2) A master plan shall also include those of the following subjects that reasonably can be considered as pertinent to the future development of
          the planning jurisdiction:

                                                                                                                                          * * *

               (b) The general location, character, and extent of all of the following:

               (i) All components of a transportation system and their interconnectivity including streets and bridges, public transit, bicycle facilities, pedestrian
, freight facilities and routes, port facilities, railroad facilities, and airports, to provide for the safe and efficient movement of people and goods in a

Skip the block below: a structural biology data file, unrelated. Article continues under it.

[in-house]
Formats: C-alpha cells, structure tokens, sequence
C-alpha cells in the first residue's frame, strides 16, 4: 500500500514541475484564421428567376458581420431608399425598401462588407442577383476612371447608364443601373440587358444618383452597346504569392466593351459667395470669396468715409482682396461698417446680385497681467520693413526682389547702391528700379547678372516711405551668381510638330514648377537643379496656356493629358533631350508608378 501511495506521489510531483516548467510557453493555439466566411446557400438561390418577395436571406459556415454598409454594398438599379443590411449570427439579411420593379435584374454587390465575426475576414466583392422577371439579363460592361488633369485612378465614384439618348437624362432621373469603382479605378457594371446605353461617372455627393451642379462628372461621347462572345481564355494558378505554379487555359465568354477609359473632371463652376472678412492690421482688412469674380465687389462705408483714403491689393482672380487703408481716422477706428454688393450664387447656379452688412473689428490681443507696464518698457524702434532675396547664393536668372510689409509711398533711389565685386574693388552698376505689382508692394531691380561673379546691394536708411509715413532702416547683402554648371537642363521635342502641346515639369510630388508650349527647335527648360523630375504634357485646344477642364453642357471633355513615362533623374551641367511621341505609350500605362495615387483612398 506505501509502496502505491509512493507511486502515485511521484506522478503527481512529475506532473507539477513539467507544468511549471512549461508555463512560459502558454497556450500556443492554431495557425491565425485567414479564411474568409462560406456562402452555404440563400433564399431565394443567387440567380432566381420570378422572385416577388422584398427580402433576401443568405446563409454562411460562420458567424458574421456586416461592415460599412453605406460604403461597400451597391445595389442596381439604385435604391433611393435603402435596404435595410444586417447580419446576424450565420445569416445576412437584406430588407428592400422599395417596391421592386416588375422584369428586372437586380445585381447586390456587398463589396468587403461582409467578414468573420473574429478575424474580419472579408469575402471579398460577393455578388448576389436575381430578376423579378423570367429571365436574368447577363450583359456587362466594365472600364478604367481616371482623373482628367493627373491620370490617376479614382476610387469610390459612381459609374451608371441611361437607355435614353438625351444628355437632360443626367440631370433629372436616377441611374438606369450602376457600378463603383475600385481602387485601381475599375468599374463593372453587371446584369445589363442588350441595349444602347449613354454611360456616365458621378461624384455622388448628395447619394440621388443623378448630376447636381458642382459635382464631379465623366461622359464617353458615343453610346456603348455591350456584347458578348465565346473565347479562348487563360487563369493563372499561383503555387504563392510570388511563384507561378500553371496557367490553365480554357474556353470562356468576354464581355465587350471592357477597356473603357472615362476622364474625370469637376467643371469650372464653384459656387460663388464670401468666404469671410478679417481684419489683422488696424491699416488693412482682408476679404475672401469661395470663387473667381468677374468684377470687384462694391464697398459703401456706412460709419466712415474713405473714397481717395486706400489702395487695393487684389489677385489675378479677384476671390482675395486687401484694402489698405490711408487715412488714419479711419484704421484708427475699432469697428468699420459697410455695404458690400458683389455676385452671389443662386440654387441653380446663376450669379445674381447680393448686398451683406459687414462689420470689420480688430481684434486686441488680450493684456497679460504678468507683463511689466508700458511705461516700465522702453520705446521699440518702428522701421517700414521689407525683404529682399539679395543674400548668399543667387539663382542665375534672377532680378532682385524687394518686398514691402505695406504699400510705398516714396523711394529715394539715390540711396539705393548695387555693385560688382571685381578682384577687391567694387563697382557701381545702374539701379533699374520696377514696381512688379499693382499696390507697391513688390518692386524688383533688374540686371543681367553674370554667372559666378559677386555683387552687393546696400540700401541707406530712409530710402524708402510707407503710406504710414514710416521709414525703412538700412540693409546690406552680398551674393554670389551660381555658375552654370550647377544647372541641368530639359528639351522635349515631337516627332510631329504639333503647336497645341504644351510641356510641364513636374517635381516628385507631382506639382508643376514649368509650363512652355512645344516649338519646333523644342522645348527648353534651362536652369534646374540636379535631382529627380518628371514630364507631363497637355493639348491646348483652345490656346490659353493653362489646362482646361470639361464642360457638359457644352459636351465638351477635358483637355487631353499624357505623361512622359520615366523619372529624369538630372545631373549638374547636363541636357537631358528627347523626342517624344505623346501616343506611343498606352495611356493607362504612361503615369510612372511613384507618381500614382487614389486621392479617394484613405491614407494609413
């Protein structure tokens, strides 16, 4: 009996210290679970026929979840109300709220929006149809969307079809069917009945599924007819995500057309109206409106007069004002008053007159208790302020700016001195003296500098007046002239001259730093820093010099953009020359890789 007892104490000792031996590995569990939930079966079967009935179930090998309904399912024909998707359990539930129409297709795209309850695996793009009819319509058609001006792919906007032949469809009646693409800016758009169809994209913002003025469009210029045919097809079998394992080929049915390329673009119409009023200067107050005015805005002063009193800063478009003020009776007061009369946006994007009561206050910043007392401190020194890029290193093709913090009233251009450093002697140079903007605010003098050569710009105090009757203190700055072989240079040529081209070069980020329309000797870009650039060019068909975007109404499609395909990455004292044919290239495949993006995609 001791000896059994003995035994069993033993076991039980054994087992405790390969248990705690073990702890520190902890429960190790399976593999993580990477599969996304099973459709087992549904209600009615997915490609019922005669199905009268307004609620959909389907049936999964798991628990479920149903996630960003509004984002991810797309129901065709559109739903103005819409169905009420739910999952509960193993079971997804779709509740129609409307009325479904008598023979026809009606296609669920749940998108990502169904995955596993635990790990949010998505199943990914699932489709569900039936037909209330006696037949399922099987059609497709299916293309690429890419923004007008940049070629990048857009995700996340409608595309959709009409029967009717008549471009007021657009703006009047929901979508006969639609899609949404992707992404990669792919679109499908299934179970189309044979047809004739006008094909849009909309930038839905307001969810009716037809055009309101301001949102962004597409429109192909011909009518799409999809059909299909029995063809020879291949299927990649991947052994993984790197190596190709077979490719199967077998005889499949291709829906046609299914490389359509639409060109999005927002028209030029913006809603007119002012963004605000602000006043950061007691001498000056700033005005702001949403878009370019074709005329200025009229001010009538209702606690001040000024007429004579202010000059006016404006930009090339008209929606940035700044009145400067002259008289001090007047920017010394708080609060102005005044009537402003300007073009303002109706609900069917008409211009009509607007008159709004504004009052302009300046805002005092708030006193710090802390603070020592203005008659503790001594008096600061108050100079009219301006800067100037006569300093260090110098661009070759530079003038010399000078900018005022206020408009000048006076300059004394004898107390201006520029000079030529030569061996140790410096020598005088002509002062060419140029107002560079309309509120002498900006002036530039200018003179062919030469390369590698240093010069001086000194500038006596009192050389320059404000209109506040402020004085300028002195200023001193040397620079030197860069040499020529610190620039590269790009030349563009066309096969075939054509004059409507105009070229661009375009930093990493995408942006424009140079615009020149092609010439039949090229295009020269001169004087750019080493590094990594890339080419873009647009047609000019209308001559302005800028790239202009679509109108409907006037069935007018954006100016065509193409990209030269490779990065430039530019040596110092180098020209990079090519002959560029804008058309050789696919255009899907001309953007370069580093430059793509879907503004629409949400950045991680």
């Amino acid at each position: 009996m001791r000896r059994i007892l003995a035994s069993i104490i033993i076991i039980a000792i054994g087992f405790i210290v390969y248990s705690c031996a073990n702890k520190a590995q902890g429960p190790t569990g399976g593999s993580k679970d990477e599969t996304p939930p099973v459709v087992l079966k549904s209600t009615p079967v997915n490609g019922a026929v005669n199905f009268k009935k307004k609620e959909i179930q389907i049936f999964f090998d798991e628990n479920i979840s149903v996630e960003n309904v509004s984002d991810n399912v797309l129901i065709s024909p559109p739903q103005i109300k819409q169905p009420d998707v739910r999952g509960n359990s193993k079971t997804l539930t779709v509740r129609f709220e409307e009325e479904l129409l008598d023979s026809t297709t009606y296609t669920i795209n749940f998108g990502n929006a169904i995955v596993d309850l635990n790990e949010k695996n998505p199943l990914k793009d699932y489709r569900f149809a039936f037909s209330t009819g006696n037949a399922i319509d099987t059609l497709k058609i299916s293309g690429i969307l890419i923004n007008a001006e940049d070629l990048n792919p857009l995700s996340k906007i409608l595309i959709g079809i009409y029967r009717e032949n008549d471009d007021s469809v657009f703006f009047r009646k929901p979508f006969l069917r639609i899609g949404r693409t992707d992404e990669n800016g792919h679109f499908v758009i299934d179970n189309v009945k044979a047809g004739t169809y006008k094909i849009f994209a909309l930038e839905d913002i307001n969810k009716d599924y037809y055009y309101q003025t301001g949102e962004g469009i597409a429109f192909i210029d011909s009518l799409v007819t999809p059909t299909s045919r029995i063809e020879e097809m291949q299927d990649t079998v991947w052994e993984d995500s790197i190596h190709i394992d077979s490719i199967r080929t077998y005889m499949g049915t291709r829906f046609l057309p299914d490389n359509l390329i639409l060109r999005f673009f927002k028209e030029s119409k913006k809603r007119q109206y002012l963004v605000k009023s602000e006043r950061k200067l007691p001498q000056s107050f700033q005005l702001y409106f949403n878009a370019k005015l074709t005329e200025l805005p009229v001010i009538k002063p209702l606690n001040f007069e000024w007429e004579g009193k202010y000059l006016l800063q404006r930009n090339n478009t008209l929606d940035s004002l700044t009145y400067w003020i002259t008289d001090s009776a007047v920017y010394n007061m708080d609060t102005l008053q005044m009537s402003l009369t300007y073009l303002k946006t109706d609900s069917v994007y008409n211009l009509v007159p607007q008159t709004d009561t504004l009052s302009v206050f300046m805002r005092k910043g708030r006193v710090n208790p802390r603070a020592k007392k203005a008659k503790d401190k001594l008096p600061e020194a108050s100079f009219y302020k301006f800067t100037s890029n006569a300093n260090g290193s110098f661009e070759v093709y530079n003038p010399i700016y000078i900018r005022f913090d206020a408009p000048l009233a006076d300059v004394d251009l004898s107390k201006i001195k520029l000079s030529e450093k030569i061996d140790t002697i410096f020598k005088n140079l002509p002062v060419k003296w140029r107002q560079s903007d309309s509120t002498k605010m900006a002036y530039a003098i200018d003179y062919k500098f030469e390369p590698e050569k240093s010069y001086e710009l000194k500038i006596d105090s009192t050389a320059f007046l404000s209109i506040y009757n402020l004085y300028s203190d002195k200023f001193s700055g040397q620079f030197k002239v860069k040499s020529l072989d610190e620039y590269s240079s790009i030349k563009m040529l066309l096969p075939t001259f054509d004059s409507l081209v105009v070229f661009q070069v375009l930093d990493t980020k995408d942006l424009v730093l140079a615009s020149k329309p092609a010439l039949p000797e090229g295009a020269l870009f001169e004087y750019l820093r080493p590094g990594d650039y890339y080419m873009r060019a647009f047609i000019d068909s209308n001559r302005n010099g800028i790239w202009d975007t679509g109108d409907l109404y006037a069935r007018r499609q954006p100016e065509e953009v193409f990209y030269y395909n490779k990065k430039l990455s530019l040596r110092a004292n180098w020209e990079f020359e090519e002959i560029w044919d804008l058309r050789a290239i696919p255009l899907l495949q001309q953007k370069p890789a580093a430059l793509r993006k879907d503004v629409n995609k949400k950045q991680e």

manner that is appropriate to the context of the community and, as applicable, considers all legal users of the public right-of-way. [MCL 125.3833(2);
          emphasis added.]

Similarly, MCL 247.660p(1), which requires the development of a "complete streets" model for use by cities and counties, sets forth the following definitions:

               (a) "Complete streets" means roadways planned, designed, and constructed to provide appropriate access to all legal users in a manner that
          promotes safe and efficient movement of people and goods whether by car, truck, transit, assistive device, foot, or bicycle.

               (b) "Complete streets policy" means a document that provides guidance for the planning, design, and construction of roadways or an interconnected
          network of transportation facilities being constructed or reconstructed and designated for a transportation purpose that promotes complete streets . . . .
          [MCL 247.660p(1)(a) and (b); emphasis added.]